Additionally, knowing your landlords' credit history would let you know if they have proper finances to make decent, timely repairs, etc. I recently saw a turn-off notice for the property on my landlord's door which is alarming. My recent landlords took nearly 2 months to do a 2 week maximum repair due to trying to be cheap and getting around proper repairs with unlicensed workers. I can see how a tenant would prefer a landlord with a strong credit rating just as much as a landlord prefers tenants with high credit scores.

And finally, landlords talk to the previous landlords of potential new tenants, but we tenants have no right to speak to former tenants. I believe if you spoke to the last 4 tenants of my current landlord, you would get an earful of bad reviews. Most bad landlords have patterns, just as much as a "tenant risk" does. Talking to former tenants should be part of the application process, alike speaking to past landlords. There need to be databases of bad landlords the same way there are databases of tenants with evictions. And landlords should need to provide past tenant referrals to future tenants, where we can speak to them directly and privately, the same way landlords ask for landlord referral phone numbers from renters.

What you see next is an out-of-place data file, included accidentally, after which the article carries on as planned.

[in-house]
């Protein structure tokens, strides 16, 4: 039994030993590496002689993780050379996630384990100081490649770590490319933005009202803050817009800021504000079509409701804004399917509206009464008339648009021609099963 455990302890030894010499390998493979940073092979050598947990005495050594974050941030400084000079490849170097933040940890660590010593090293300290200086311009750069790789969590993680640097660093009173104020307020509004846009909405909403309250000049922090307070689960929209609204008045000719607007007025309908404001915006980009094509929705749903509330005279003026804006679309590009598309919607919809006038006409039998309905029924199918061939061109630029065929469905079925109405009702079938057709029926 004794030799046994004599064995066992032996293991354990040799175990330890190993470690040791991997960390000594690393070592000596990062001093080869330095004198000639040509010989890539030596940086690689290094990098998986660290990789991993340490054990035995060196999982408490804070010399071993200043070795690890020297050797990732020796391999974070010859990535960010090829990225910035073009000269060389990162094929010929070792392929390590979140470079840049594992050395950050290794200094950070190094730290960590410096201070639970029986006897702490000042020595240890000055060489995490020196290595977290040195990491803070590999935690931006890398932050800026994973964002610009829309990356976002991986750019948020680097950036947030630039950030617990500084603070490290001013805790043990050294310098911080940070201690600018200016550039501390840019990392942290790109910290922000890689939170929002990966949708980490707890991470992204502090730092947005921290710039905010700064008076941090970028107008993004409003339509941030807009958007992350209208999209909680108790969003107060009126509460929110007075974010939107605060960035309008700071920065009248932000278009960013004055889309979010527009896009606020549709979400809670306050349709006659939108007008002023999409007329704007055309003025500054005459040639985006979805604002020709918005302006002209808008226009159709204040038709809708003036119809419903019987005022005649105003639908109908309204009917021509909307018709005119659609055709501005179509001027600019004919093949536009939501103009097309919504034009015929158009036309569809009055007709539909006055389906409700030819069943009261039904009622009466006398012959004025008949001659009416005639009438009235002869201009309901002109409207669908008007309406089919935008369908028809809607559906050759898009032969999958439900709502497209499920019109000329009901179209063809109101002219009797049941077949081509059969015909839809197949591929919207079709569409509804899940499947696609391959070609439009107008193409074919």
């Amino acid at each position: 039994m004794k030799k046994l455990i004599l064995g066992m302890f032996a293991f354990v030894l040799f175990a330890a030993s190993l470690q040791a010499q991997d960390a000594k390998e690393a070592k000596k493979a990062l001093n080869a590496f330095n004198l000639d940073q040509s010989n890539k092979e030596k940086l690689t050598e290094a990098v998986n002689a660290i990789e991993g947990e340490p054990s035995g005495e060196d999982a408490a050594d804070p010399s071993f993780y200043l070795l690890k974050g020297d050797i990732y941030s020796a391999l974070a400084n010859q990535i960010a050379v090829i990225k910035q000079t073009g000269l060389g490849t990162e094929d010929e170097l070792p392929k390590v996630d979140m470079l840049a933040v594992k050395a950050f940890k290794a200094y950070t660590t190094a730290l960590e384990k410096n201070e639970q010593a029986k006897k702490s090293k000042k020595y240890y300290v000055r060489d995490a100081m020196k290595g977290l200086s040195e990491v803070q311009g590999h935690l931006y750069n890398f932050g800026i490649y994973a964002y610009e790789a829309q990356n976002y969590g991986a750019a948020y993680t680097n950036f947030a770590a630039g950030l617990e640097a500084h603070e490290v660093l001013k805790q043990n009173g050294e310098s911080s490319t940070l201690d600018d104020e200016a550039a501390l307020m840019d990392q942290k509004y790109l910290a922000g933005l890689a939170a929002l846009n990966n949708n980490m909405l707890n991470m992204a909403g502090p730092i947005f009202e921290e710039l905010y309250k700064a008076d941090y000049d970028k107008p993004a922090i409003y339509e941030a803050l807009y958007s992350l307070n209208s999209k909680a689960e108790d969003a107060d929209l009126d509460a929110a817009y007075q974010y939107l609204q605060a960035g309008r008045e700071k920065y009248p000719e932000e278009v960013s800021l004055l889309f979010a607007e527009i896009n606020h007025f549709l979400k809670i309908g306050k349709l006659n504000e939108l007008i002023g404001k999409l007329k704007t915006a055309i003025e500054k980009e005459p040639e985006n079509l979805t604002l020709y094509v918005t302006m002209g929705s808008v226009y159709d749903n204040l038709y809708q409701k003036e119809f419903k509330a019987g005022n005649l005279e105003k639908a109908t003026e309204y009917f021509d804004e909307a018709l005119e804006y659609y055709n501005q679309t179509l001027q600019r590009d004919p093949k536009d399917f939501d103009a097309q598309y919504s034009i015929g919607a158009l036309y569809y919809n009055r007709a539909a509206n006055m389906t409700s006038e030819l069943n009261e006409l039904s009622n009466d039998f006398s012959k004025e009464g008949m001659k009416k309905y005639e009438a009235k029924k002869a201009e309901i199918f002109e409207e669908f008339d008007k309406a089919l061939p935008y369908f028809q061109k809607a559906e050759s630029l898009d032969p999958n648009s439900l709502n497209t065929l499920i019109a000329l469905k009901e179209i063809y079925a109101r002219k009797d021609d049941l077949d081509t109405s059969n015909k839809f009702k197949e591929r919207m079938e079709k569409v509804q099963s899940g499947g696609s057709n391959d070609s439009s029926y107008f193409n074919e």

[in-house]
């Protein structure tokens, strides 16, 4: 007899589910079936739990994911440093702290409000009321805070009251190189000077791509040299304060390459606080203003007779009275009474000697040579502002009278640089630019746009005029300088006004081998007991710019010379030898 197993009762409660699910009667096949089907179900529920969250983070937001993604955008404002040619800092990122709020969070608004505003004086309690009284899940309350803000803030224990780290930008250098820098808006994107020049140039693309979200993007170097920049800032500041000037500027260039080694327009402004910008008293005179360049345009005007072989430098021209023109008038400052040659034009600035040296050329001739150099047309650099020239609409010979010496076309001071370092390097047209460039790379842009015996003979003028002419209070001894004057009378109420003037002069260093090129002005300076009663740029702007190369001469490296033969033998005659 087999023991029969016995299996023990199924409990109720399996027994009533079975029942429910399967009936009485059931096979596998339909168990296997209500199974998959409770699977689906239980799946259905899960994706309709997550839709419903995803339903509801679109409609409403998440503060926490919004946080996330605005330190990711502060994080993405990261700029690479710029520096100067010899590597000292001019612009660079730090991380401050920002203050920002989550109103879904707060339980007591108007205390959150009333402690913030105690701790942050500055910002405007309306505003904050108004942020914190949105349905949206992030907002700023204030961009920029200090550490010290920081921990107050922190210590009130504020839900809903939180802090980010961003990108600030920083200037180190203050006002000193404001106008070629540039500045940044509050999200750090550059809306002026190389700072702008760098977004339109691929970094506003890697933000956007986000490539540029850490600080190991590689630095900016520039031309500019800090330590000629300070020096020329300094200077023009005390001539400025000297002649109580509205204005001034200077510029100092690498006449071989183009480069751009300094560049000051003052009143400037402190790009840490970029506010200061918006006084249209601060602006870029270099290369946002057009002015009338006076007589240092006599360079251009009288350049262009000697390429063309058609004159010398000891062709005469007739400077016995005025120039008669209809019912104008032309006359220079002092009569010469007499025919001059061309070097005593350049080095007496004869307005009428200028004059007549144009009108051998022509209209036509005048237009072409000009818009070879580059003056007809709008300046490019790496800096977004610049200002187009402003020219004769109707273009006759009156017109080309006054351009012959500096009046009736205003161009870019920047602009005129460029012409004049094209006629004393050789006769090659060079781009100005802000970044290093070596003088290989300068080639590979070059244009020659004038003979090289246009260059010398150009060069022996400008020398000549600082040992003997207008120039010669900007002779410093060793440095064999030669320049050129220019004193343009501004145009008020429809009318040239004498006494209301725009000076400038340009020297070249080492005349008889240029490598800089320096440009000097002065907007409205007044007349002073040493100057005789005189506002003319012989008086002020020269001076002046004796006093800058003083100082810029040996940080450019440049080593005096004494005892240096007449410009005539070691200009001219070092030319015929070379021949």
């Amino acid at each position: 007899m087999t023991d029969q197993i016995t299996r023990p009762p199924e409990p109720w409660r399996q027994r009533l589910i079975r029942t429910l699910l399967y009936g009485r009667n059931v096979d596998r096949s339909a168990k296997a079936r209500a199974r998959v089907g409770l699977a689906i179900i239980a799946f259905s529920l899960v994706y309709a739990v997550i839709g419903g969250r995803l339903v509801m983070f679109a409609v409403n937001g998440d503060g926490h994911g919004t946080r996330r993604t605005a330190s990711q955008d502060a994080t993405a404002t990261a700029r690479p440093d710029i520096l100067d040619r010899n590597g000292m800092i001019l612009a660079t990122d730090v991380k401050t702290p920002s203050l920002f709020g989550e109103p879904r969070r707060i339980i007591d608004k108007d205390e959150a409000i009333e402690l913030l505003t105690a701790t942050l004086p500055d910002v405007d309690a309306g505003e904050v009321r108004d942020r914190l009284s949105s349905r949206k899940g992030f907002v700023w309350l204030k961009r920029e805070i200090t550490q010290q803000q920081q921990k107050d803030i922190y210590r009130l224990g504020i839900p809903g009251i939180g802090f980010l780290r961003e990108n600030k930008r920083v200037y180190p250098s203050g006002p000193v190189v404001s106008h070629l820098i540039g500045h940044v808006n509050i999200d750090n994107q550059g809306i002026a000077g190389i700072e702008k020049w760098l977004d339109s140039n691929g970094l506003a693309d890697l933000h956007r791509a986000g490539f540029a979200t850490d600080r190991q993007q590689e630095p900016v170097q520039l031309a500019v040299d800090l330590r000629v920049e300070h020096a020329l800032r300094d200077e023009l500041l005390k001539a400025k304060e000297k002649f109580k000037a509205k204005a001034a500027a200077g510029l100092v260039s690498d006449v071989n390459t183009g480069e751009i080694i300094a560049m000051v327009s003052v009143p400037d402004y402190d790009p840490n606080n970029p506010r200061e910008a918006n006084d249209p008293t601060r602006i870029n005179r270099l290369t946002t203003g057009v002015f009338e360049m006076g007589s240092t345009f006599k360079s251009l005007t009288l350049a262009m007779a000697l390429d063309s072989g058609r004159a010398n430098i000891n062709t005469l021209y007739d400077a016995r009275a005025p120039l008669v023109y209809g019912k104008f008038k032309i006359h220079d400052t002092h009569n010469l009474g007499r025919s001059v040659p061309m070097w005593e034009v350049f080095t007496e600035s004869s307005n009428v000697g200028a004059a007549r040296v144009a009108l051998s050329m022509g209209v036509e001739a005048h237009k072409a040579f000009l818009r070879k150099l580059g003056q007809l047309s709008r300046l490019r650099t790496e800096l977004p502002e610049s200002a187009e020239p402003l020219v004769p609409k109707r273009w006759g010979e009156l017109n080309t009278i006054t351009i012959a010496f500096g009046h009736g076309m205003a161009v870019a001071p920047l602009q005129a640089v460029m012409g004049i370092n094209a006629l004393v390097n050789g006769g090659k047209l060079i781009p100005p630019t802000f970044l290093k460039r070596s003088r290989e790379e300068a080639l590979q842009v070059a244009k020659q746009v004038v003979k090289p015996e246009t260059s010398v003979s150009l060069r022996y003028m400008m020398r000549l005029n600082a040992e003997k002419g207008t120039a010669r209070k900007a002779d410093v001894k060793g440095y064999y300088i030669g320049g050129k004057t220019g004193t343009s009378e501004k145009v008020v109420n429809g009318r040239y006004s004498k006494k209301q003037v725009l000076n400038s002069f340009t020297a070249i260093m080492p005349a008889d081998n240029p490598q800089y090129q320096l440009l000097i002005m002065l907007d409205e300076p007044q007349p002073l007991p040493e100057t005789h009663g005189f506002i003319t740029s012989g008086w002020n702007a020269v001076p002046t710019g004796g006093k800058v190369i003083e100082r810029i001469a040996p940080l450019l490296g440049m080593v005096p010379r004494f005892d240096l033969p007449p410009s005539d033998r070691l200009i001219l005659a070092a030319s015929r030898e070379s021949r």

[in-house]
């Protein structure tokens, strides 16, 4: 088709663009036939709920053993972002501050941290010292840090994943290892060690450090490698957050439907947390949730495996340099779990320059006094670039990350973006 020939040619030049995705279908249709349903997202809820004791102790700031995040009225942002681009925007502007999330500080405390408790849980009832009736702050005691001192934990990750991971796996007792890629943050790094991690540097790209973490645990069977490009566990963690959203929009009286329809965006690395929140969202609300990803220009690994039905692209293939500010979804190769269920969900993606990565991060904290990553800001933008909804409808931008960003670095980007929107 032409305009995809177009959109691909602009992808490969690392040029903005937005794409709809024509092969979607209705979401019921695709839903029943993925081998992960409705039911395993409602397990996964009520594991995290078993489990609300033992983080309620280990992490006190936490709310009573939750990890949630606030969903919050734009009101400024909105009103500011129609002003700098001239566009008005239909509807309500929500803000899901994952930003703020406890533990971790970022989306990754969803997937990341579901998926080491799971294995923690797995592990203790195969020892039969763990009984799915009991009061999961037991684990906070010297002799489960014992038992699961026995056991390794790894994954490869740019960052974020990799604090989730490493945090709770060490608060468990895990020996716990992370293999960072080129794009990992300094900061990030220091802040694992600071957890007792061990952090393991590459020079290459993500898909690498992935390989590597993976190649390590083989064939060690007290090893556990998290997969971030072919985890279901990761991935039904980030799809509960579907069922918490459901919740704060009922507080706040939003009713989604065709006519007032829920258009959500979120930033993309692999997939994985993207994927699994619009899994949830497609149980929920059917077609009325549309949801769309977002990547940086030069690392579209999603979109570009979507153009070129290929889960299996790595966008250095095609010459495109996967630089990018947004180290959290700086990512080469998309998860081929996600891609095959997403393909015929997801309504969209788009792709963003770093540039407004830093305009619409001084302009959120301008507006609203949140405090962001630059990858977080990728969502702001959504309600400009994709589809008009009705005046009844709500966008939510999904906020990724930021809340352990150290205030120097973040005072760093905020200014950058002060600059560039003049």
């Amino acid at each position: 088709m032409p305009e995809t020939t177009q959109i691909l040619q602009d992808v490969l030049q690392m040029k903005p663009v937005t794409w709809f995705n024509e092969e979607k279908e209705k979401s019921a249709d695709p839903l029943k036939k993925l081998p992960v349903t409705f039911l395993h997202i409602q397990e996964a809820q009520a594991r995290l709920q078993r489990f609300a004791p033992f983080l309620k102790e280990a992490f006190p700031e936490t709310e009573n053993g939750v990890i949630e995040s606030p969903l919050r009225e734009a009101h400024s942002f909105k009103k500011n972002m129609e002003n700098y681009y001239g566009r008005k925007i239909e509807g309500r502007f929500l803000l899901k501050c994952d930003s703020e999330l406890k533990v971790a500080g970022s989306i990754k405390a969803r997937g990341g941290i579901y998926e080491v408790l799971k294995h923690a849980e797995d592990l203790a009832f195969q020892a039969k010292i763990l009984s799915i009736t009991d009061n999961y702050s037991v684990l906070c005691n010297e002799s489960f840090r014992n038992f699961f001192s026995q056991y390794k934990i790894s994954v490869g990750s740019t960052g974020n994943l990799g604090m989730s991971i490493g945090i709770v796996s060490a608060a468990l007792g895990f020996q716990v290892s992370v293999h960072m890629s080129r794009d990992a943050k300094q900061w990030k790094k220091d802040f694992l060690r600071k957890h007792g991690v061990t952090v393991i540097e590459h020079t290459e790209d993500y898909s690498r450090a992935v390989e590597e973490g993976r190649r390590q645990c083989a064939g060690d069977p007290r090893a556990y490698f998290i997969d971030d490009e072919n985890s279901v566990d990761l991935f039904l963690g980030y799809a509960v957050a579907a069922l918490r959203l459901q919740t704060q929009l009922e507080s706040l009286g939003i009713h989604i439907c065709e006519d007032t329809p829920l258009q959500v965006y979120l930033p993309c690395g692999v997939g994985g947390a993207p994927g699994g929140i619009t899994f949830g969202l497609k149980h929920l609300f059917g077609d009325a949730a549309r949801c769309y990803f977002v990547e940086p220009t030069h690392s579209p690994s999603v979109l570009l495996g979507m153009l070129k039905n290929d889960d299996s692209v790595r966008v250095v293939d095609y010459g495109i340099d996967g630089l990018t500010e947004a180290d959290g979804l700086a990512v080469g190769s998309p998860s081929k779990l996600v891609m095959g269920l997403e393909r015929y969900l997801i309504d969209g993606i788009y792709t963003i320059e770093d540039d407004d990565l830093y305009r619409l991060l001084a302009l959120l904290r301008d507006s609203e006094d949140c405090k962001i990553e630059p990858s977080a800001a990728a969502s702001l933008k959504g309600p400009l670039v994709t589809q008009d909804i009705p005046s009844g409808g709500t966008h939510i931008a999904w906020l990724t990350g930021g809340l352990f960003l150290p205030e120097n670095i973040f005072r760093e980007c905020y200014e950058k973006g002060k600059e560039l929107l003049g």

The reality of this unfair playing field really shows how the tenant/renter takes the brunt of the burden in this landlord-tenant contract. There is *not* an arm's length bargaining power present in the landlord-tenant contract, although that arm's length distance is required for a contract to be valid and free of duress in other circumstances. Until we renters have equal access to our landlords' backgrounds, renters are at a disadvantage and prey to landlords with hidden background records.

homepage: homepage: http://www.kirstenanderberg.com


unlicensed workers 23.Jan.2015 12:45

k

A big corporate owned apartment complex will generally have a full time maintenance crew that is competent. Not necessarily licensed, but again, you are going to get what you pay for. You want licensed, then expect $100 a month increase in your rent even if nothing breaks.